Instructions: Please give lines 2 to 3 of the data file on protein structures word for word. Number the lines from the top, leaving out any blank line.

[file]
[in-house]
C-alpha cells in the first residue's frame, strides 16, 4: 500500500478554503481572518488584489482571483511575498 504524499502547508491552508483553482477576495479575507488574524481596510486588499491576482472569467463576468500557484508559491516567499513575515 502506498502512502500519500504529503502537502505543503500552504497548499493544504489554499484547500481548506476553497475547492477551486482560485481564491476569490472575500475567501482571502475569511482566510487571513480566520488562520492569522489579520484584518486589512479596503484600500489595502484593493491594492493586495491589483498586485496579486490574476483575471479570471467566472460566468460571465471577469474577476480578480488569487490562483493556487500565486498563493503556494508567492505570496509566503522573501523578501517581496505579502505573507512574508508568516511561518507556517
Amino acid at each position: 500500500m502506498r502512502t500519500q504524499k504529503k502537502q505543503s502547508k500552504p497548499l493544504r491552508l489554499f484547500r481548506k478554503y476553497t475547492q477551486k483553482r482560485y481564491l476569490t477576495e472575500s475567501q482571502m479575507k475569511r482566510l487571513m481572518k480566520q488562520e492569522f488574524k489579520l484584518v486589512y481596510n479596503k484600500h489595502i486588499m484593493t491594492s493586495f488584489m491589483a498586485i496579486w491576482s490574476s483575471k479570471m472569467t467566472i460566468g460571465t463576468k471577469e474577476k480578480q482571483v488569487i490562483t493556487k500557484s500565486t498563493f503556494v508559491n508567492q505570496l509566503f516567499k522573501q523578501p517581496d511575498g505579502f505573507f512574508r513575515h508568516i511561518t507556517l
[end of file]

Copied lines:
C-alpha cells in the first residue's frame, strides 16, 4: 500500500478554503481572518488584489482571483511575498 504524499502547508491552508483553482477576495479575507488574524481596510486588499491576482472569467463576468500557484508559491516567499513575515 502506498502512502500519500504529503502537502505543503500552504497548499493544504489554499484547500481548506476553497475547492477551486482560485481564491476569490472575500475567501482571502475569511482566510487571513480566520488562520492569522489579520484584518486589512479596503484600500489595502484593493491594492493586495491589483498586485496579486490574476483575471479570471467566472460566468460571465471577469474577476480578480488569487490562483493556487500565486498563493503556494508567492505570496509566503522573501523578501517581496505579502505573507512574508508568516511561518507556517
Amino acid at each position: 500500500m502506498r502512502t500519500q504524499k504529503k502537502q505543503s502547508k500552504p497548499l493544504r491552508l489554499f484547500r481548506k478554503y476553497t475547492q477551486k483553482r482560485y481564491l476569490t477576495e472575500s475567501q482571502m479575507k475569511r482566510l487571513m481572518k480566520q488562520e492569522f488574524k489579520l484584518v486589512y481596510n479596503k484600500h489595502i486588499m484593493t491594492s493586495f488584489m491589483a498586485i496579486w491576482s490574476s483575471k479570471m472569467t467566472i460566468g460571465t463576468k471577469e474577476k480578480q482571483v488569487i490562483t493556487k500557484s500565486t498563493f503556494v508559491n508567492q505570496l509566503f516567499k522573501q523578501p517581496d511575498g505579502f505573507f512574508r513575515h508568516i511561518t507556517l